"The Hostile Bullet Backfired"
"The hostile bullet backfired. Turkey is united." That was the headline which the popular Turkish newspaper "Hürriyet" ran on the day after 100,000 mourners accompanied the hearse carrying the body of the Armenian journalist Hrant Dink as it was carried to its final resting place in Istanbul.
And in "Milliyet" an op-ed piece by Fikret Bilar noted with satisfaction, "The Turkish people have shown once more that they reject murder, the politics of blood, the building of opposing fronts and weapons."
Deadly bullets aimed at Turkey
These two views reflect the main tenor of the Turkish press in the comments on the murder of Hrant Dink. They were following in the footsteps of the prime minister, Recep Tayyıp Erdoğan, who said in his first reaction to the murder that the deadly bullets had struck Turkey as a whole.
Although Hrant Dink had been taken to court over his statements on the genocide against the Armenians and had been attacked by the main Turkish media as a "traitor," it was now the same media which used his murder to invoke a new national unity.
This was the main message of the all the writers – that and a general and universal condemnation of violence – but it was clear from the way individual writers reported the murder and the reactions to it from which political camp they came and what position they had towards Hrant Dink and the minority issue in Turkey.
Threat to freedom of expression
In the left-wing daily "Birgün," for which Hrant Dink himself wrote, Melih Pekdemir was indignant: "You say these bullets were directed against freedom of expression," he wrote. "In fact the bullets were directed at our heads, where such thoughts are produced. Nothing ever happens to your thoughts."
Ismet Berkan, editor of the left-leaning liberal paper "Radikal," is assumed to be on a current death list, as is the Nobel literature prizewinner Orhan Pamuk.
After several columnists has attacked the government for not protecting Hrant Dink – who had received threatening letters but said he wanted no protection – both Berkan and Pamuk have been given bodyguards.
In one article, Berkan writes about this unwanted protection, and whether he should leave the country before the same thing happens to him as happened to Hrant Dink. He decided in the end to stay in the country.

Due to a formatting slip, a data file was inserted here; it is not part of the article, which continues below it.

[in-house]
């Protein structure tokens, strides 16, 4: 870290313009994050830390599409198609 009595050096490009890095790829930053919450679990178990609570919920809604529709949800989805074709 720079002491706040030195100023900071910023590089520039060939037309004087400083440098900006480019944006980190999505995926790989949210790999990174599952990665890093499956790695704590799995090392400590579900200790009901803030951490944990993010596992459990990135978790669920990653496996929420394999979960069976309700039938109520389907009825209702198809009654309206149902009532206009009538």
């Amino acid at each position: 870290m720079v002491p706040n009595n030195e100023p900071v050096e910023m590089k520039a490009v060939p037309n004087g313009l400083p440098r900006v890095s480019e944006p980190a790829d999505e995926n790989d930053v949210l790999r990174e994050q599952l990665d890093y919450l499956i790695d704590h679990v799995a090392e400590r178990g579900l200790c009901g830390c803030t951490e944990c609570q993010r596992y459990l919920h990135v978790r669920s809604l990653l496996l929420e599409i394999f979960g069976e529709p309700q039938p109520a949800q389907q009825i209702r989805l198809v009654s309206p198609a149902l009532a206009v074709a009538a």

Of conspirators and traitors
The popular daily "Hürriyet" adopts a liberal position: while the editor Ertuğrul Özkök turns the tables and describes the murderer as a "traitor," in the same edition the nationalist columnist Emin Çölaşan elaborates his favourite theory about a conspiracy of foreign powers. Two days later, he's reminding readers not to let this one case of Hrant Dink let them forget all the many other victims of political killings.
In the respected Muslim daily "Zaman," Ahmed Şahin refers to the life and times of the Prophet Mohammed to show that a Muslim may never discriminate against anyone on grounds of race, let alone murder them.
At the same time, the extreme Islamic nationalist paper "Vakit" takes a clear position: Its columnist Serdar Arseven counters the increasingly concrete suspicion that extreme nationalists from the "Great Unity Party" (BBP) were behind the murder by saying that such accusations are intended to destroy the party, which is attracting "a particularly dynamic part of the country's youth."
A widespread demand in the Turkish press is that, this time, the people behind the murder should be found. Behind that demand stands the suspicion that groups such as the nationalists, the Islamists, or the "deep state" – as people in Turkey call the country's mafia-like political networks – were pulling the strings. However the mass media have begun to adopt another theory.
In "Hürriyet," for example, Ertuğrul Özkök writes: "The psychopaths from the suburbs are slowly becoming the most dangerous terrorists in society. This is not a political matter; it's social and cultural. And for that we need psychologists."
© Qantara.de 2006
Translated from the German by Michael Lawton